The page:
When she was nearly a woman grown, her parents told her, in no uncertain terms, that she was betrothed to the son of another churchgoer, and would be married on her eighteenth birthday. The fight that followed was like nothing she had ever seen, full of deep insults and cruelty beyond anything she thought her parents were capable of. It ended abruptly, when caught up in the heat of emotion and forgetting her fears, she blurted out that she was a witch and would never marry any man, much less one her parents chose.
The silence which fell over that house was a weighty and terrible thing. It hung in the air for what felt like an hour before her father stood and said he was going to fetch the priest. Before he left, he turned to her eldest brother and told him to get the axe and start cutting firewood. Needless to say, by the time her father returned with the priest, leading a party of torch-bearing townsfolk, she was long gone into the depths of the Echowood, stealing a horse and fleeing with all the speed she could muster.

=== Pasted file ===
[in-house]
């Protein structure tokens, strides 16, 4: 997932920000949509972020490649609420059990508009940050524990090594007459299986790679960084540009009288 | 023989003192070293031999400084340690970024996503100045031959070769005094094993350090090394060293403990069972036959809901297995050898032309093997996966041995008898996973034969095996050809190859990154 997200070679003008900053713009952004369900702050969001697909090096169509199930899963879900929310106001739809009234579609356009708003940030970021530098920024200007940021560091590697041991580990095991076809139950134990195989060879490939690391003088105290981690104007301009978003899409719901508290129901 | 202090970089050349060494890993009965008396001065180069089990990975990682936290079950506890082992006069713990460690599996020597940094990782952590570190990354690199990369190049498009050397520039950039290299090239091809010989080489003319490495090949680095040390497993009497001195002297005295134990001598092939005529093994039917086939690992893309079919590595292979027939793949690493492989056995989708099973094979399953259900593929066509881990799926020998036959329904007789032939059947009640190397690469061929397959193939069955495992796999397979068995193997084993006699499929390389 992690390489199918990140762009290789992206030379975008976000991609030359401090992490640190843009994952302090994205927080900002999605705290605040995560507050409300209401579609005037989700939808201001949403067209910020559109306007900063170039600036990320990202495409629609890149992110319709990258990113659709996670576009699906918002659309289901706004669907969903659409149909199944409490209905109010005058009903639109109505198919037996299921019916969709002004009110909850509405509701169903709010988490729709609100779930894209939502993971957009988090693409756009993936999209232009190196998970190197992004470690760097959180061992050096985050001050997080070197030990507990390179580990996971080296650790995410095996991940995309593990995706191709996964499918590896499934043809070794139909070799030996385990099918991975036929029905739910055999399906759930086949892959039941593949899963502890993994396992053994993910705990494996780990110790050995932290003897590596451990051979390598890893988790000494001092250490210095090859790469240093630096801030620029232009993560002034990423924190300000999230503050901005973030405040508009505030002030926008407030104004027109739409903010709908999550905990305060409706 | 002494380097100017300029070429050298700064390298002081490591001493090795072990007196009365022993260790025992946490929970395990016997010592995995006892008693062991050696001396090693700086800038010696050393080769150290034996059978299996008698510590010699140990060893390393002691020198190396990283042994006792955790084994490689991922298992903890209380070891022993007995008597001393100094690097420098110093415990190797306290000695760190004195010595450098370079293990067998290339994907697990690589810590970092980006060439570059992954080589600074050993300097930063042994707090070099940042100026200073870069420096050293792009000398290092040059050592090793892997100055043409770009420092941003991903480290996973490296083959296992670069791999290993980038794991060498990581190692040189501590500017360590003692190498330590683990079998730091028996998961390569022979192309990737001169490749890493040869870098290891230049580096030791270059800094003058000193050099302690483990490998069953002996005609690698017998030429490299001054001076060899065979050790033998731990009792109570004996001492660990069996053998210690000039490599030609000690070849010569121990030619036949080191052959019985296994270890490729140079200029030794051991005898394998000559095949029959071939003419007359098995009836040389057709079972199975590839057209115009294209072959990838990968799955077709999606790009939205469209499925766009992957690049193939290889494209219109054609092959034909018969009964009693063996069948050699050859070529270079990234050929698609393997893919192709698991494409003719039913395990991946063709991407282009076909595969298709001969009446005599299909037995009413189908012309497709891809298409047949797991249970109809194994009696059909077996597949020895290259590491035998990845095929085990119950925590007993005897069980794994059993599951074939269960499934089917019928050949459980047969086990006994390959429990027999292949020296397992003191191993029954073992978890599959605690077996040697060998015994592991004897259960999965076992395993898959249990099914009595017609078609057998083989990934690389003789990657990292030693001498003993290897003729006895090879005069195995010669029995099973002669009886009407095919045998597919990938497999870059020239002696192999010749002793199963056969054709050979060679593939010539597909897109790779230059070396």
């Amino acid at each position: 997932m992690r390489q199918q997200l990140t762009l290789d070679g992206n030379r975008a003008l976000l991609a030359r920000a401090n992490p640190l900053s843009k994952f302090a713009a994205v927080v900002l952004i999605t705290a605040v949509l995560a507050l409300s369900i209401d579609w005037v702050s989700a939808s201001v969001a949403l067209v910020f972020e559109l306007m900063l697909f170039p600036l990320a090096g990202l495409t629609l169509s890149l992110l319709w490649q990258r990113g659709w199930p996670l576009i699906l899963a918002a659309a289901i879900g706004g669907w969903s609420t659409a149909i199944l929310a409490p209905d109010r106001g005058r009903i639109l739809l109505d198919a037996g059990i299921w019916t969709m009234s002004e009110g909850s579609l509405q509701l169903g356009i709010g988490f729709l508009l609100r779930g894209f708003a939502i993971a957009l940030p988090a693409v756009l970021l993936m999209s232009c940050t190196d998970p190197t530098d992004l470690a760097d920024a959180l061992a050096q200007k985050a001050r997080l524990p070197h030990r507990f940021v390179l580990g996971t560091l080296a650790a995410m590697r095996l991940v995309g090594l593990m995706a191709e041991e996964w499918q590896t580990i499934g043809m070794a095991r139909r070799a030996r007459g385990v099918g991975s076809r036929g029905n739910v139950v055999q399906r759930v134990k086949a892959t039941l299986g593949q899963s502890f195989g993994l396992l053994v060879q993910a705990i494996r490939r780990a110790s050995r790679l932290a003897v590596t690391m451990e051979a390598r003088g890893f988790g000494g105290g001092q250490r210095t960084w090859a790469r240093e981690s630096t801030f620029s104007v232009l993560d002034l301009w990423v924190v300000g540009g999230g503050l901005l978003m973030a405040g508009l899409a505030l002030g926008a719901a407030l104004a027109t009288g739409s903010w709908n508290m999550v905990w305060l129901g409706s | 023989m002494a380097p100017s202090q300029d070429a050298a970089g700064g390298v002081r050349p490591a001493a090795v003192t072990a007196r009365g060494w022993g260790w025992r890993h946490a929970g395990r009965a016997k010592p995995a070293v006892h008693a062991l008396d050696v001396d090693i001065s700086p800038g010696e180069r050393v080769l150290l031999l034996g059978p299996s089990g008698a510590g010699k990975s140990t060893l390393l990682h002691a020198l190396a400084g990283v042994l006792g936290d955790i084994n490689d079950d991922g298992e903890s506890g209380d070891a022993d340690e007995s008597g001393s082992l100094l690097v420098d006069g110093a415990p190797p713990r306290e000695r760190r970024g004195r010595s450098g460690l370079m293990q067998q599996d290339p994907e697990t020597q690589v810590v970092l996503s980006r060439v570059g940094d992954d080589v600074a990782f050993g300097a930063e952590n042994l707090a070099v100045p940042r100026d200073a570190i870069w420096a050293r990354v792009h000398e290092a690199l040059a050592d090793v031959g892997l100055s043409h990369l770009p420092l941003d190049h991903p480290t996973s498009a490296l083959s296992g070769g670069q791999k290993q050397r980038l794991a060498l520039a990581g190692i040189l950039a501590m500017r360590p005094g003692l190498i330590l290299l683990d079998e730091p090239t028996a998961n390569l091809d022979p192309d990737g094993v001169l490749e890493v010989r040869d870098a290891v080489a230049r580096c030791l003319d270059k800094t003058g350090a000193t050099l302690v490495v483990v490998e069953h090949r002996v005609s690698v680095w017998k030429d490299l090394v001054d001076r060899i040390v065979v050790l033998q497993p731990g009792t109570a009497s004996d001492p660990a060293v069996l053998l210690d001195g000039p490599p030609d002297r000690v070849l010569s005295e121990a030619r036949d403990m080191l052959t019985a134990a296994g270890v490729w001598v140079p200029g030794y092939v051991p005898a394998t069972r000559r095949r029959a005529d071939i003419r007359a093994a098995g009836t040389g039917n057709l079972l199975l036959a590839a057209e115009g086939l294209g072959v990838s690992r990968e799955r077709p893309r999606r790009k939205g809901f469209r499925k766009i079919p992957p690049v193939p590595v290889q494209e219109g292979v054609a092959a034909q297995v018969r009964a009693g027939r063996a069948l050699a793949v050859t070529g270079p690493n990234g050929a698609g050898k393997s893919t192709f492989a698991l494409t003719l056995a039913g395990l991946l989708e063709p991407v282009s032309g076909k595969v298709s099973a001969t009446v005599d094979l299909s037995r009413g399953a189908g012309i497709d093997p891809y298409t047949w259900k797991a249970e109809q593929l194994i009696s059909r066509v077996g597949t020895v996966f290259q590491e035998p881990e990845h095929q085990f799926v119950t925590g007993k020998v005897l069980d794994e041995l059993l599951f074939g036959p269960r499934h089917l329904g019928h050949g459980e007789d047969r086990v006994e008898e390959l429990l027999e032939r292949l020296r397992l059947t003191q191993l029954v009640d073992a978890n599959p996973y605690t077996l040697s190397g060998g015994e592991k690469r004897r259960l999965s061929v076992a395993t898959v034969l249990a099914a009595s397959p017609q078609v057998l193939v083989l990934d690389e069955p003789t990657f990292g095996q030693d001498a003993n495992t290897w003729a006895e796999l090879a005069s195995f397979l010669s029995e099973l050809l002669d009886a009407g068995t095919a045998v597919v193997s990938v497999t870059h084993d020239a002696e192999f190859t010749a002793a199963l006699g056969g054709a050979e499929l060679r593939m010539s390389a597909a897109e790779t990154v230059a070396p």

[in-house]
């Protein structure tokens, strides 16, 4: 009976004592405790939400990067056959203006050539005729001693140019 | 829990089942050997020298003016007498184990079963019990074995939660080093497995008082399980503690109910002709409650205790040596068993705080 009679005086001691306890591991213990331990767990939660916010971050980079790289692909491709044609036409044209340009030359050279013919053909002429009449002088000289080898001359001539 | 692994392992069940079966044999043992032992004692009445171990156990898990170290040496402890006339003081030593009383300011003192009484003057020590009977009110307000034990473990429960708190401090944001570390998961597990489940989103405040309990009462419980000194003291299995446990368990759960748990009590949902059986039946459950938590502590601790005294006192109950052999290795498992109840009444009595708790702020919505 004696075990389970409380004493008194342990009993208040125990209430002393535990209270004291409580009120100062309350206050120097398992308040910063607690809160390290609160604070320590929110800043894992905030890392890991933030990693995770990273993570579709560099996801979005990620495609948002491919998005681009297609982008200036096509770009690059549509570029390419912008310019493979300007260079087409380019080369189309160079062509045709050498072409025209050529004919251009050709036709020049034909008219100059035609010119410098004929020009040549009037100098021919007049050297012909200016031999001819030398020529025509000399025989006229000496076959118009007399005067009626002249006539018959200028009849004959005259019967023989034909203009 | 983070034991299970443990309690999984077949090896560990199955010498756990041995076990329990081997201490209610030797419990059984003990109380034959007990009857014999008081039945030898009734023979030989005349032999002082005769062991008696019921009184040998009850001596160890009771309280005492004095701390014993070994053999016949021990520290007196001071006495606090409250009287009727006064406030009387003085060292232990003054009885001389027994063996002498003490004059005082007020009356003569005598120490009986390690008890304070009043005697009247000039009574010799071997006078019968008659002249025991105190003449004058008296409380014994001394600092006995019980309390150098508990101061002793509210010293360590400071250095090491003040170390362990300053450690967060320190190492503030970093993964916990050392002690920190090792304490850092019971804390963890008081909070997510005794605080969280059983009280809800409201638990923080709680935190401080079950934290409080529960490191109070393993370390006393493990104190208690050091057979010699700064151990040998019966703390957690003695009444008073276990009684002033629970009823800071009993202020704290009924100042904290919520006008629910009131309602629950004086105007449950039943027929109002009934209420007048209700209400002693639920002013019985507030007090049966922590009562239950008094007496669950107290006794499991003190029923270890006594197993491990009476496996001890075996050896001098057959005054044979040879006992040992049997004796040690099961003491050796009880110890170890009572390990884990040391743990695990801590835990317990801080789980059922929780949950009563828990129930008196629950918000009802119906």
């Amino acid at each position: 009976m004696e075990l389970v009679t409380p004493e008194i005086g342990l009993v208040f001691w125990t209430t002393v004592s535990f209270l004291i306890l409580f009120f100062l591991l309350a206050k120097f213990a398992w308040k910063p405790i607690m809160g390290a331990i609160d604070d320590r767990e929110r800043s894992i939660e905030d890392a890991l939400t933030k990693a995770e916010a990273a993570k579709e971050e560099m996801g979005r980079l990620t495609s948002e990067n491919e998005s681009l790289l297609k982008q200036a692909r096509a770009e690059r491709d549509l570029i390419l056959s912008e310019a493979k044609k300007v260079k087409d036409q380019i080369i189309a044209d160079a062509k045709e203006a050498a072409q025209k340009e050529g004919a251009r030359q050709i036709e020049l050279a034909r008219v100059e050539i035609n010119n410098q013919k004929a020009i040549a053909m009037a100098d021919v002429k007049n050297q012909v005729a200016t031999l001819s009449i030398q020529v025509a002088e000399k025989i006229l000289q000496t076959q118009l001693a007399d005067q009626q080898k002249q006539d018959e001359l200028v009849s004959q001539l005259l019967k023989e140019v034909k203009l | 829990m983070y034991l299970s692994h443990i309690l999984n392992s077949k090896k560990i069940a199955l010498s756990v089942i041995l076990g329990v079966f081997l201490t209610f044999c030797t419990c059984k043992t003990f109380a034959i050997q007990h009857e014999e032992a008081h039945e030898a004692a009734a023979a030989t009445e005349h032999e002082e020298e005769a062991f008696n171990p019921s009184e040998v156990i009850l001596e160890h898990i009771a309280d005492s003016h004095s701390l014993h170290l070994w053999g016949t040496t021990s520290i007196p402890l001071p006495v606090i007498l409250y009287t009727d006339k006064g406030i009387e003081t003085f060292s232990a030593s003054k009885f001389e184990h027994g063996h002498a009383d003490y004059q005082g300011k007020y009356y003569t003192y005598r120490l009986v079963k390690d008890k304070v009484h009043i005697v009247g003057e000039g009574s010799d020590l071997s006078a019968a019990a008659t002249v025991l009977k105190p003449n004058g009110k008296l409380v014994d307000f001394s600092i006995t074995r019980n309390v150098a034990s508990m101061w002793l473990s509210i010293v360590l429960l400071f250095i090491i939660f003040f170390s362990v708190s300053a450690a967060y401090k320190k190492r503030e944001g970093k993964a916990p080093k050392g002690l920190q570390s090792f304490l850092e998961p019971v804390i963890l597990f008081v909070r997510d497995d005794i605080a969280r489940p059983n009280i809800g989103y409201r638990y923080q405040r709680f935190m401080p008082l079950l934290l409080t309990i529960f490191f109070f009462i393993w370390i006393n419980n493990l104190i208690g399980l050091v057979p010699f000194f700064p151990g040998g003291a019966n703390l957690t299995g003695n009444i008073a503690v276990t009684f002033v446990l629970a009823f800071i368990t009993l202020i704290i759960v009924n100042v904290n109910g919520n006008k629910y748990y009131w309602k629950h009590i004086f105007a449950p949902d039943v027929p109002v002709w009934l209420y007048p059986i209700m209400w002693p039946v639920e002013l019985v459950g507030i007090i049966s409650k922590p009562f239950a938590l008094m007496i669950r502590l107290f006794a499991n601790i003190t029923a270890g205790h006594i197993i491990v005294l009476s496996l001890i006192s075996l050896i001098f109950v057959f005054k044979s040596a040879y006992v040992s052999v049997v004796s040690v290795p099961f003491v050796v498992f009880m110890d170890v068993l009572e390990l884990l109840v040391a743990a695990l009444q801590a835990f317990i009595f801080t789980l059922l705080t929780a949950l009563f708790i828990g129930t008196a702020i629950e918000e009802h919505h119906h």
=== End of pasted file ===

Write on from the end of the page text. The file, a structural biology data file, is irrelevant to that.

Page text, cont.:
[Horse galloping into forest]
That was nearly five years ago. She had spent the time since building her fortress among the trees, far enough into the deep-wood that no light-fearing crusader would ever dare approach it, laying traps and protective barriers to ensure her solitude was never disturbed.
[Sounds of the forest fade in]
You can imagine, then, that she was none too pleased to see this strange woman lying in her bed – especially after a damp, miserable day like today. The shout that woke the young witch was loud enough to shake her from her pleasant dreams of home and send her scrambling to her feet…
[Sounds of rising and stumbling from bed]
Or rather onto her feet, then off them again as she stumbled and fell, then back as she came up in a defensive stance, ready to fight off this intruder. Then she got a better look at the terrifying, angry woman across from her: short, strongly framed, and wearing a dress handwoven of rough fibers and strewn with vials of dried herbs, small trinkets, and faintly glowing liquids. In the same instant, the older woman took in her appearance: medium-tall, thin, and fair of face and hair, wearing a tunic and trousers that, while clearly patched and travel worn, were of a cut and quality only the upper classes wore. They stared at one another for a long minute, trying to get a measure of one another… Before finally, the older one spoke. “What are you doing in my house?”